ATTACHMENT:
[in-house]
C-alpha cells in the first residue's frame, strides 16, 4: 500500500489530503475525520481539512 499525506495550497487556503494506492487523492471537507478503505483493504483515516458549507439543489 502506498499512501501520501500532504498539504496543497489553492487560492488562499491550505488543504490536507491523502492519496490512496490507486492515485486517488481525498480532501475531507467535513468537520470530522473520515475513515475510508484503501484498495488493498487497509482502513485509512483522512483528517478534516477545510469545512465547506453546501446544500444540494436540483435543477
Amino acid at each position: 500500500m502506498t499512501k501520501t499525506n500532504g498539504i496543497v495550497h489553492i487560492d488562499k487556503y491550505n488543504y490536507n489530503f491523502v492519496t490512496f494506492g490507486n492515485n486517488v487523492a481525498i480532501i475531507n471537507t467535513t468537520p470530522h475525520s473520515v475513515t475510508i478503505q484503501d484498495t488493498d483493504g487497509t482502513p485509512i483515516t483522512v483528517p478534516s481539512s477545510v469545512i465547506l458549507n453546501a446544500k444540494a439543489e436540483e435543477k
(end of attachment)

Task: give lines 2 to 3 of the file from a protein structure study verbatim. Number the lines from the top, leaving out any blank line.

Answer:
C-alpha cells in the first residue's frame, strides 16, 4: 500500500489530503475525520481539512 499525506495550497487556503494506492487523492471537507478503505483493504483515516458549507439543489 502506498499512501501520501500532504498539504496543497489553492487560492488562499491550505488543504490536507491523502492519496490512496490507486492515485486517488481525498480532501475531507467535513468537520470530522473520515475513515475510508484503501484498495488493498487497509482502513485509512483522512483528517478534516477545510469545512465547506453546501446544500444540494436540483435543477
Amino acid at each position: 500500500m502506498t499512501k501520501t499525506n500532504g498539504i496543497v495550497h489553492i487560492d488562499k487556503y491550505n488543504y490536507n489530503f491523502v492519496t490512496f494506492g490507486n492515485n486517488v487523492a481525498i480532501i475531507n471537507t467535513t468537520p470530522h475525520s473520515v475513515t475510508i478503505q484503501d484498495t488493498d483493504g487497509t482502513p485509512i483515516t483522512v483528517p478534516s481539512s477545510v469545512i465547506l458549507n453546501a446544500k444540494a439543489e436540483e435543477k